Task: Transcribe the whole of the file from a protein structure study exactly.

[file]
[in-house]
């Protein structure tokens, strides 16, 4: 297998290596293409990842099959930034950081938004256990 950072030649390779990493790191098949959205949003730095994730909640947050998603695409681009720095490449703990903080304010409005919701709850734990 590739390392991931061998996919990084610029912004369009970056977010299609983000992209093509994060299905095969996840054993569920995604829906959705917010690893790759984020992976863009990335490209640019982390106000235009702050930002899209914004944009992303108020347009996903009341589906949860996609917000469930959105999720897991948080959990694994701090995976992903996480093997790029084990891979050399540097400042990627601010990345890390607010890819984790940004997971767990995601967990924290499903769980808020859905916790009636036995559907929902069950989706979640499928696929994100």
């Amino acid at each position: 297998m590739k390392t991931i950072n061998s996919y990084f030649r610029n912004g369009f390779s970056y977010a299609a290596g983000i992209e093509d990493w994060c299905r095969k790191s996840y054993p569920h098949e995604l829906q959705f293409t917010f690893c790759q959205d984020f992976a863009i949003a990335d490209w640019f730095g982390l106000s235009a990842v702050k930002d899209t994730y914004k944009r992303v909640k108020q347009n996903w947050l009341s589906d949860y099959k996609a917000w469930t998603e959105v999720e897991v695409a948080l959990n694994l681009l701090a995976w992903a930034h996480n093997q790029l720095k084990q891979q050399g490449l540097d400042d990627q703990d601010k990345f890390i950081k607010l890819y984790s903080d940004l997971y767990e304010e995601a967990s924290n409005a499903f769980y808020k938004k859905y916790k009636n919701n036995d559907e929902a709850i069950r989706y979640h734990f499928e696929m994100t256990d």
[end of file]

[in-house]
């Protein structure tokens, strides 16, 4: 297998290596293409990842099959930034950081938004256990 950072030649390779990493790191098949959205949003730095994730909640947050998603695409681009720095490449703990903080304010409005919701709850734990 590739390392991931061998996919990084610029912004369009970056977010299609983000992209093509994060299905095969996840054993569920995604829906959705917010690893790759984020992976863009990335490209640019982390106000235009702050930002899209914004944009992303108020347009996903009341589906949860996609917000469930959105999720897991948080959990694994701090995976992903996480093997790029084990891979050399540097400042990627601010990345890390607010890819984790940004997971767990995601967990924290499903769980808020859905916790009636036995559907929902069950989706979640499928696929994100």
């Amino acid at each position: 297998m590739k390392t991931i950072n061998s996919y990084f030649r610029n912004g369009f390779s970056y977010a299609a290596g983000i992209e093509d990493w994060c299905r095969k790191s996840y054993p569920h098949e995604l829906q959705f293409t917010f690893c790759q959205d984020f992976a863009i949003a990335d490209w640019f730095g982390l106000s235009a990842v702050k930002d899209t994730y914004k944009r992303v909640k108020q347009n996903w947050l009341s589906d949860y099959k996609a917000w469930t998603e959105v999720e897991v695409a948080l959990n694994l681009l701090a995976w992903a930034h996480n093997q790029l720095k084990q891979q050399g490449l540097d400042d990627q703990d601010k990345f890390i950081k607010l890819y984790s903080d940004l997971y767990e304010e995601a967990s924290n409005a499903f769980y808020k938004k859905y916790k009636n919701n036995d559907e929902a709850i069950r989706y979640h734990f499928e696929m994100t256990d």